Beverage group sues S.F. over soda warnings, advertising ban

As reported by the Associated Press:

The American Beverage Association has sued the city of San Francisco, claiming new legislation requiring health warning labels on sugary beverages and prohibiting advertisements of them on city property violates the First Amendment.

The San Francisco Chronicle reports the association filed the lawsuit on Friday.

The lawsuit says the city “is trying to ensure that there is no free marketplace of ideas, but instead only a government-imposed, one-sided public `dialogue’ on the topic – in violation of the First Amendment. …”

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Finger-pointing reveals no-fault government

From SF Chronicle:

If you have never been to Pier 14 on the Embarcadero, it is just south of the Ferry Building, and thousands of people pass by it every year on the way to the ballpark.

Pier 14 is built on top of a breakwater. The pier is built for walking, and it reaches a long way out from the shore. It is designed to open up the waterfront to the public. The gray-green bay is at your feet and the San Francisco skyline is behind you, so you feel almost as if you have sailed away. It is one of the most beautiful places in the city.

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Study reveals the U.S. Pension System is short by $1 Trillion

From Venture Capital Post:

The states of Illinois, Kentucky and Connecticut, according to a study by Pew Charitable Trust, have been found underfunded by at least $1 trillion.

In a report by CNN Money, pension funds were seen to suffer from two major reasons. First, the funds invested in stocks were not able to cope from the Great Depression up to now. Second, the pension programs that promise retirees a calculated amount of benefits have required contributions that some states fail to maintain.

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Deputies link pier killing to sheriff’s order

From SF Chronicle:

The union representing San Francisco sheriff’s deputies filed a formal complaint against Sheriff Ross Mirkarimi, linking the Pier 14 killing of Kathryn Steinle to a March order that barred them from communicating with federal immigration agents, according to documents obtained by The Chronicle.

The murder arrest of a man whom deputies had freed from jail despite a felony record and a history of deportations showed that Mirkarimi’s policy “recklessly compromises the safety of sworn personnel, citizens, and those who merely come to visit the San Francisco area,” the deputies wrote in the grievance.

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San Diego Water Authority wins rate case

From San Diego Union-Tribune:

The San Diego County Water Authority won two sweeping legal victories Wednesday in a mammoth rate case against Southern California’s largest water wholesaler.

If the tentative rulings in the years-long dispute stand, local water users could eventually see significant relief from soaring water bills.

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Uber should be suspended in California and fined $7.3 million, judge says

From L.A. Times:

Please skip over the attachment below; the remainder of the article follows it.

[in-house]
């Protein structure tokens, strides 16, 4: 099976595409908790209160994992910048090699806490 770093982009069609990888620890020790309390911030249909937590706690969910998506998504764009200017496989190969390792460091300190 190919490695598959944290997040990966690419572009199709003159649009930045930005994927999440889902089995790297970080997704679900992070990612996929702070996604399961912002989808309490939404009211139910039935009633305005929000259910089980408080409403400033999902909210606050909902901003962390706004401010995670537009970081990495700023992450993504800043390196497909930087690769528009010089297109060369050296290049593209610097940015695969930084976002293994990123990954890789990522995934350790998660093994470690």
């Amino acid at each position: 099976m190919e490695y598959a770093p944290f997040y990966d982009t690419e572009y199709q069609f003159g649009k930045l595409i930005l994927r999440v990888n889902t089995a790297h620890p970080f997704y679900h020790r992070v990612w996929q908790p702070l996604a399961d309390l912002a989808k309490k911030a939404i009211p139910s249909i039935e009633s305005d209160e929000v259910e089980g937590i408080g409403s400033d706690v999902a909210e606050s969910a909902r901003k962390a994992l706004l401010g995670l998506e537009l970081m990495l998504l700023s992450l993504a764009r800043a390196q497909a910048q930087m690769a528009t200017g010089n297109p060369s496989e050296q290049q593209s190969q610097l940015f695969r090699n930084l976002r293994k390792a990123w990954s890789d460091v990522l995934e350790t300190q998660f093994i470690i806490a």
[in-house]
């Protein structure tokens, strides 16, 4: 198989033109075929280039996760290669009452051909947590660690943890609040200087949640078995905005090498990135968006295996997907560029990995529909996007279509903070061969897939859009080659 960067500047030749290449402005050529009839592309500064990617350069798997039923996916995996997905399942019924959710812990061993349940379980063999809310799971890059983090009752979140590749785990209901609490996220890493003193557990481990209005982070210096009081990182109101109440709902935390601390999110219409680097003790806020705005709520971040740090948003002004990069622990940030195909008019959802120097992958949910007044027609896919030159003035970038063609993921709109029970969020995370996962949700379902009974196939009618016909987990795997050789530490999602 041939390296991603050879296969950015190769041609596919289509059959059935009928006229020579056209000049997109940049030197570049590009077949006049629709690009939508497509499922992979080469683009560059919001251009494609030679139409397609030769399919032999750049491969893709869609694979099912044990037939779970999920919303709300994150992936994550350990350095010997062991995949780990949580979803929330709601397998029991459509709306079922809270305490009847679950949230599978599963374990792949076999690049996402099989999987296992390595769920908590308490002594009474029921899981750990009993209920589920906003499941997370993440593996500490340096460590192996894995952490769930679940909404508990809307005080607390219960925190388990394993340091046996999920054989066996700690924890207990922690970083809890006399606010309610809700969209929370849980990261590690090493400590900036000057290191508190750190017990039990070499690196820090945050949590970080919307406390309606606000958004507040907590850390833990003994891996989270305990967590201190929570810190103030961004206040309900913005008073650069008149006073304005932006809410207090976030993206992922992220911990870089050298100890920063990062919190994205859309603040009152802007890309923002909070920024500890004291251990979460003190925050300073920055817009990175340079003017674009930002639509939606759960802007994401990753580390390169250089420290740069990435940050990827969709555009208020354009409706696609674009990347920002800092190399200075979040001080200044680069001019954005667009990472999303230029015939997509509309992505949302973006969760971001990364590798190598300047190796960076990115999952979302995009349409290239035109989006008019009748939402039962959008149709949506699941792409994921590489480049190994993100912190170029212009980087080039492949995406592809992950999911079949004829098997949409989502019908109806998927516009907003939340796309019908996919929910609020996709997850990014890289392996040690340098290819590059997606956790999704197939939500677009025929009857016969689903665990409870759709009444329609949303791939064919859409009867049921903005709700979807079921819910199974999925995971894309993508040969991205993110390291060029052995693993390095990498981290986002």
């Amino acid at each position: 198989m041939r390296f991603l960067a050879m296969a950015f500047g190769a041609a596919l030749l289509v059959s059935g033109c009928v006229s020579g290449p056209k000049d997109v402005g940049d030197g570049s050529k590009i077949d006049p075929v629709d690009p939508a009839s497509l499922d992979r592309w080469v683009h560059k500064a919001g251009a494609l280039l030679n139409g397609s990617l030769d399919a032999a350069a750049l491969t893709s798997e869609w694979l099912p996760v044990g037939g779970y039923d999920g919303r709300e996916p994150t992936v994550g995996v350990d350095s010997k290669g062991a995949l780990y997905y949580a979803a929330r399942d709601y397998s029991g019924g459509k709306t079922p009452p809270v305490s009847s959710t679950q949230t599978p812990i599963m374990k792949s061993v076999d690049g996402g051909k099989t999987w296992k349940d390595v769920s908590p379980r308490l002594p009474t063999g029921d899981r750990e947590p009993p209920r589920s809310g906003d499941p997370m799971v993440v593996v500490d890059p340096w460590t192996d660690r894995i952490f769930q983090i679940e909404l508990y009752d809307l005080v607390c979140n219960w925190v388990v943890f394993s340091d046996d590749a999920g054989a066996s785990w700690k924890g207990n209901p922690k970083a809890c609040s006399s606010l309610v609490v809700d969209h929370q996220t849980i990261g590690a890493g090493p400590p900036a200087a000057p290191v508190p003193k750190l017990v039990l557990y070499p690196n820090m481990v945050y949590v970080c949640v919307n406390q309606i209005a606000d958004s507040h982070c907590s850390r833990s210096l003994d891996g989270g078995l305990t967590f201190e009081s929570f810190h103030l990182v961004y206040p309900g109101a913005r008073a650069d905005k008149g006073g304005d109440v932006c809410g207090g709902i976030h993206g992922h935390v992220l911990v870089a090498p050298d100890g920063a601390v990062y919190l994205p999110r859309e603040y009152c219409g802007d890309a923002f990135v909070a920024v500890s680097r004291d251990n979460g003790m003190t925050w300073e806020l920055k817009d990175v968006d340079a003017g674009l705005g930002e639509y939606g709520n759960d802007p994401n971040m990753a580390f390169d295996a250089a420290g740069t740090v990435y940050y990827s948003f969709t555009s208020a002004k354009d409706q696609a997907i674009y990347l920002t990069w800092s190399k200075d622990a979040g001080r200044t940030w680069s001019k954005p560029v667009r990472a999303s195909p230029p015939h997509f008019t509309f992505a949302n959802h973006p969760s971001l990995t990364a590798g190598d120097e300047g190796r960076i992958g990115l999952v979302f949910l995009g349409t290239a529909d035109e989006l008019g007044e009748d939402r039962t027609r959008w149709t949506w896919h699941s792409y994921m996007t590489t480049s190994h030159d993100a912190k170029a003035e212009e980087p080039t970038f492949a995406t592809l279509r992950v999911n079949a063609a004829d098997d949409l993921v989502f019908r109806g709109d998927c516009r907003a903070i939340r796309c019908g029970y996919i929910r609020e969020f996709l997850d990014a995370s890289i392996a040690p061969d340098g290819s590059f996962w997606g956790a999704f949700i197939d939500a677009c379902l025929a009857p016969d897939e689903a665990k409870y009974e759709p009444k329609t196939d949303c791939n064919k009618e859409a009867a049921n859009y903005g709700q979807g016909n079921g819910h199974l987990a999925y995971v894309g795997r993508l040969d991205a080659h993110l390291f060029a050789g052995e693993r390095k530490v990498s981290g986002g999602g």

Uber — plagued by problems with regulators, drivers and taxi unions around the world — took a big blow in its home state Wednesday when an administrative judge recommended that the ride-sharing giant be fined $7.3 million and be suspended from operating in California.

In her decision, chief administrative law judge Karen V. Clopton of the California Public Utilities Commission contended that Uber has not complied with state laws designed to ensure that drivers are doling out rides fairly to all passengers, regardless of where they live or who they are. She said Uber’s months-long refusal to provide such data is in violation of the 2013 law that legalized ride-hailing firms.

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Gas prices spike 69 cents in one week, but relief may be on the way

From L.A. Daily News:

Southern California motorists are grappling with spiking gas prices yet again as a result of tight inventories and ongoing problems at the ExxonMobil refinery in Torrance.

The latest increases have boosted prices to $5 a gallon or more at some stations. And it begs the question — how much more can consumers take?

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Tax increases back on California’s agenda

From Sac Bee:

Inheriting a budget deficit when he took office in 2011, Gov. Jerry Brown tried for months – and failed – to reach agreement with Republicans to put a tax measure on the ballot. He finally bypassed the Legislature and went directly to voters himself.

At the time, Brown said he “learned that the Republicans can’t vote for a tax.”

Advocates push to end detention of transgender immigrants — and then all undocumented immigrants

From OC Register:

When he was 12, Branndon Gonzalez’s parents put his belongings in a big plastic bag outside their house and changed the locks. The young transgender, born a girl nicknamed Auxi, left that home and, later, his country, El Salvador.

Now 22, the undocumented resident from Phoenix is part of a growing movement trying to end the detention of lesbian, gay, bisexual and transgender immigrants, a population viewed as being particularly vulnerable to sexual assaults and other forms of violence.

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CA Cuts Water Use, But Officials Warn ‘This Is Just the Beginning’

From OC Register:

California residents reduced their water use by 29 percent in May, the sharpest decline since Gov. Jerry Brown began calling for cuts last year amid the intensifying drought.

All regions of the state showed improvement, including Orange County, where water districts reported an average 26 percent reduction in May compared with the same month in 2013.

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Shower head water drought